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Feb. 18, 2004 - Ashton Kutcher is going to need more than Demi Moore to bail him out of this one. From all reports, even his famous girlfriend won't be able to combat the effect "The Butterfly Effect" is having on those who judge these things.
Film critic Bob Longino in the Atlanta Journal Constitution says that "nobody associated with making this movie can possibly emerge unscathed." Boston Globe critic Ty Burr cuts right to the chase: "a film of singularly boneheaded conceits." A Yahoo user reviewer calls it "The Butterfly Defect."
Anyhow, here's how it goes, more or less. Evan Treborn (Kutcher) is a brilliant but fun-loving college student who, alas, discovers how to go back in time to dredge up childhood memories which, as it turns out, would have been much better left undredged. Evan has inherited this ability from his mentally ill father.
Evan had a childhood filled with blackouts. One day while reading his childhood journals, he discovers that if he reads an entry which coincides with one of his blackouts, he is transported back to that moment, and he experiences the things his psyche has buried (probably in a gesture of goodwill).
As Burr puts it, "Evan, silly boy, keeps trying to change events and keeps getting hung out to dry by time's pinball machine."
All this travel turns up, among other horrors, multiple beatings, kiddie-porn movies, a mother and child who die in an explosion, and a dog that gets burned alive. If you are still hanging around, you find that what Evan really wants to do is save his childhood sweetheart Kayleigh (Amy Smart) from her abusive father (Eric Stolz), who, according to Burr, "stepped one rung down the career ladder in accepting this role."
Anyone over the age of 14 who has seen a few time-travel movies knows that messing with the past is usually a really bad idea. And making movies about it takes talent, imagination and gentle execution.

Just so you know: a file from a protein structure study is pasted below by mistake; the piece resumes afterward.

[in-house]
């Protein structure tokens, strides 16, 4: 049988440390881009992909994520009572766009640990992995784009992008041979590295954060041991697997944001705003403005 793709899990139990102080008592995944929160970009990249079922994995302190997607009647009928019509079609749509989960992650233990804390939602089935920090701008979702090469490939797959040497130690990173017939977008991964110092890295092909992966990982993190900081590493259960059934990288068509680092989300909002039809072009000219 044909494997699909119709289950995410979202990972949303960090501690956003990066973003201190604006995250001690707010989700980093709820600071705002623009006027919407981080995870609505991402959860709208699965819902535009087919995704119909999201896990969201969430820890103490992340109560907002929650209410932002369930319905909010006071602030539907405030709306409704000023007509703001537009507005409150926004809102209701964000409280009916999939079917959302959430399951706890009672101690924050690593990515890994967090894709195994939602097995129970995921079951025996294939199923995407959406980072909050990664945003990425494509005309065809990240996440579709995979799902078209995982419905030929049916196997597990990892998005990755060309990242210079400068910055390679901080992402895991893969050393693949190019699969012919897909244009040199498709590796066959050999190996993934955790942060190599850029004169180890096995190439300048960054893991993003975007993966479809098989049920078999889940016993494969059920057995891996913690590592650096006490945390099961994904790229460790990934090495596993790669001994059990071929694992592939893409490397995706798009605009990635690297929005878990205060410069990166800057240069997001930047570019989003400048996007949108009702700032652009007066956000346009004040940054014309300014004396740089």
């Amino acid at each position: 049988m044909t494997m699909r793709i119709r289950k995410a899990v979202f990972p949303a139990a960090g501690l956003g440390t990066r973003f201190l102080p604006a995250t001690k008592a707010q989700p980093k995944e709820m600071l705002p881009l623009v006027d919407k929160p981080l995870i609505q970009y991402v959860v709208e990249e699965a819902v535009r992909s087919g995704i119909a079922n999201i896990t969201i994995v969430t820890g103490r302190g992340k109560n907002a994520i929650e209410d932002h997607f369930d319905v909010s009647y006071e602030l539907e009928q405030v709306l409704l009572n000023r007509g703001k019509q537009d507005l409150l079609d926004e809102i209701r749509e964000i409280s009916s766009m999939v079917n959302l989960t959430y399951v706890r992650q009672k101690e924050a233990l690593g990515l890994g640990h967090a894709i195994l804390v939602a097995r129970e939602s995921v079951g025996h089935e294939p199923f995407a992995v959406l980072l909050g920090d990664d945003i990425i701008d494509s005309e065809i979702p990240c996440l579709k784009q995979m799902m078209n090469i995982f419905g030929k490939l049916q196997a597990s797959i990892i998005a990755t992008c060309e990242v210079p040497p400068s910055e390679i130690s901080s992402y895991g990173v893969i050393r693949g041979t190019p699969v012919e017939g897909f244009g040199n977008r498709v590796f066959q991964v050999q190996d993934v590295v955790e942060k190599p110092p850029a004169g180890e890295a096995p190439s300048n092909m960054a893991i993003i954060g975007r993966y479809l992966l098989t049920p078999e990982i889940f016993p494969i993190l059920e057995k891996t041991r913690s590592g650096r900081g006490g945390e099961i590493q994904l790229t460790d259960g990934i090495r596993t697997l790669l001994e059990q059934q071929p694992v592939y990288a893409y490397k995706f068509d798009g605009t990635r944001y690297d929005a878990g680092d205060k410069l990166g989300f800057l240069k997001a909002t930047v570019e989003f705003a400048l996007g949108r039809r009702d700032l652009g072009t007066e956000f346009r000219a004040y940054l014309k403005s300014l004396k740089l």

The title refers to what has become by now an old chestnut -- a butterfly flapping its wings on one side of the planet may create chaos on the other side. Maybe.
According to Burr, "Kutcher ambles through it all with the shaggy self-assurance of someone who believes his own press, and toward the end of 'Butterfly' he starts hamming it up as though even he weren't buying any of this tosh. It's a ruinous mistake."
The movie is the directorial debut of screenwriters Eric Bress and J. Mackye Gruber ("Final Destination 2"), and it looks as if they have nowhere to go but up.
It is not often a movie comes our way about which nobody can dream up anything nice to say. Oops, I'm wrong. One Yahoo guest reviewer writes (and just in time): "Overall I'd say that the film made me jump out of my pants a few times, made me think even more, and gave me an ending that almost guaranteed an 'alternate ending' option on the DVD when it comes out."
"The Butterfly Effect" runs 1:53 and is rated R for violence, sexual content, language and brief drug use.
It's playing at Market Square East on St. Thomas, where "Mystic River" and "Cold Mountain," both highly praised by critics and up for multiple Oscar awards, also are currently being shown.

Publisher's note : Like the St. John Source now? Find out how you can love us twice as much -- and show your support for the islands' free and independent news voice ... click here.